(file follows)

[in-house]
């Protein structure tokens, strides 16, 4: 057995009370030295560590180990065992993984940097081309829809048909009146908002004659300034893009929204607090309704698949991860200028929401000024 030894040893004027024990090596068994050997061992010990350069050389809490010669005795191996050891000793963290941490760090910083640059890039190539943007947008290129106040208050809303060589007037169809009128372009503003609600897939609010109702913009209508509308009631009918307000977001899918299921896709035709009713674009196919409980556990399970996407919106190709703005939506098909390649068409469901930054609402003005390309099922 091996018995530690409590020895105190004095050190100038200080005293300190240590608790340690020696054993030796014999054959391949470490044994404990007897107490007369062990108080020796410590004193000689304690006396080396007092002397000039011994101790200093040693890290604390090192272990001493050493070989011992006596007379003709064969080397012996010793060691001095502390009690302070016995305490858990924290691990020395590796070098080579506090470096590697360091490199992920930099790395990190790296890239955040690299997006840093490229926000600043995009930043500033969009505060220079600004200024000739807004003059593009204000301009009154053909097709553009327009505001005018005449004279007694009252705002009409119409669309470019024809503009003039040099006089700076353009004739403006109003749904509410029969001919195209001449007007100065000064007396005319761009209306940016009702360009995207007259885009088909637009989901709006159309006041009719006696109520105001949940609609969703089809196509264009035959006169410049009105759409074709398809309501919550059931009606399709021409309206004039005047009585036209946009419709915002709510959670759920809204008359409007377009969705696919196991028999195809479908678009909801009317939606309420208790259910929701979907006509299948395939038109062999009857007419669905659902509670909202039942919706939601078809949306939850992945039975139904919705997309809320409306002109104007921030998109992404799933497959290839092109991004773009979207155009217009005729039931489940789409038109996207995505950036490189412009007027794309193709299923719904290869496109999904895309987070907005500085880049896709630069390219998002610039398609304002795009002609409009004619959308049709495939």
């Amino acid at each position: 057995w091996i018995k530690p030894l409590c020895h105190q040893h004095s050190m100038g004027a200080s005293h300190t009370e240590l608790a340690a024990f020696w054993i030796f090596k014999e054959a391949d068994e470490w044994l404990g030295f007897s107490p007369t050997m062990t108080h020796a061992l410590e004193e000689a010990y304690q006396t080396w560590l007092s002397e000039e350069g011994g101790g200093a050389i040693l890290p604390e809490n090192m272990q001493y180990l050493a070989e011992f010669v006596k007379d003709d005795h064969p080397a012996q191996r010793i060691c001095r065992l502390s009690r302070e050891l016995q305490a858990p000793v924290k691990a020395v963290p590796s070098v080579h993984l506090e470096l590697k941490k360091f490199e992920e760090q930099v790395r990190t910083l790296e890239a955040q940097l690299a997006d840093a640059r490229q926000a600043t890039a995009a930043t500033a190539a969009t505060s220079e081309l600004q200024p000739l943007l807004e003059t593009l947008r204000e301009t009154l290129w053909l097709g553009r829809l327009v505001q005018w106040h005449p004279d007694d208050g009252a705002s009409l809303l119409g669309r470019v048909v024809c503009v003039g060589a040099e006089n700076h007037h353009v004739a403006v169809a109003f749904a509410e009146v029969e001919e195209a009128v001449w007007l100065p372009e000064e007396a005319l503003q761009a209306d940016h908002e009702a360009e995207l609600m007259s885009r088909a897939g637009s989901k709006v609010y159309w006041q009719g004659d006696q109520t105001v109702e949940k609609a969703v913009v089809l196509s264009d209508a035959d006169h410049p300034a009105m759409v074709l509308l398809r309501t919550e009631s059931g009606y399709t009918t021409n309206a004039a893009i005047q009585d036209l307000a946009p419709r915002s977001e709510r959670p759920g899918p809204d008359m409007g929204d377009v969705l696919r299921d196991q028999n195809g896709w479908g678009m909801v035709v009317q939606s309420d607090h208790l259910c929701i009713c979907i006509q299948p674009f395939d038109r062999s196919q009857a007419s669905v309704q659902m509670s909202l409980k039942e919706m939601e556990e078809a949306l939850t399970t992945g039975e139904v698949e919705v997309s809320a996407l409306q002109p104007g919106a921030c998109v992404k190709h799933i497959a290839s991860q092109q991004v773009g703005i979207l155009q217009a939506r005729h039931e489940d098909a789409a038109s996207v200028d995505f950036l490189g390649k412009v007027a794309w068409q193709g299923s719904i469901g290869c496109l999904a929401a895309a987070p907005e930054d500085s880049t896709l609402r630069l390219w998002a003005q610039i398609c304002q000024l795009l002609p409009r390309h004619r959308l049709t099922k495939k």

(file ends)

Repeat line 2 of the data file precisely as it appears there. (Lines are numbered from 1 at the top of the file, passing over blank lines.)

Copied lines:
């Protein structure tokens, strides 16, 4: 057995009370030295560590180990065992993984940097081309829809048909009146908002004659300034893009929204607090309704698949991860200028929401000024 030894040893004027024990090596068994050997061992010990350069050389809490010669005795191996050891000793963290941490760090910083640059890039190539943007947008290129106040208050809303060589007037169809009128372009503003609600897939609010109702913009209508509308009631009918307000977001899918299921896709035709009713674009196919409980556990399970996407919106190709703005939506098909390649068409469901930054609402003005390309099922 091996018995530690409590020895105190004095050190100038200080005293300190240590608790340690020696054993030796014999054959391949470490044994404990007897107490007369062990108080020796410590004193000689304690006396080396007092002397000039011994101790200093040693890290604390090192272990001493050493070989011992006596007379003709064969080397012996010793060691001095502390009690302070016995305490858990924290691990020395590796070098080579506090470096590697360091490199992920930099790395990190790296890239955040690299997006840093490229926000600043995009930043500033969009505060220079600004200024000739807004003059593009204000301009009154053909097709553009327009505001005018005449004279007694009252705002009409119409669309470019024809503009003039040099006089700076353009004739403006109003749904509410029969001919195209001449007007100065000064007396005319761009209306940016009702360009995207007259885009088909637009989901709006159309006041009719006696109520105001949940609609969703089809196509264009035959006169410049009105759409074709398809309501919550059931009606399709021409309206004039005047009585036209946009419709915002709510959670759920809204008359409007377009969705696919196991028999195809479908678009909801009317939606309420208790259910929701979907006509299948395939038109062999009857007419669905659902509670909202039942919706939601078809949306939850992945039975139904919705997309809320409306002109104007921030998109992404799933497959290839092109991004773009979207155009217009005729039931489940789409038109996207995505950036490189412009007027794309193709299923719904290869496109999904895309987070907005500085880049896709630069390219998002610039398609304002795009002609409009004619959308049709495939």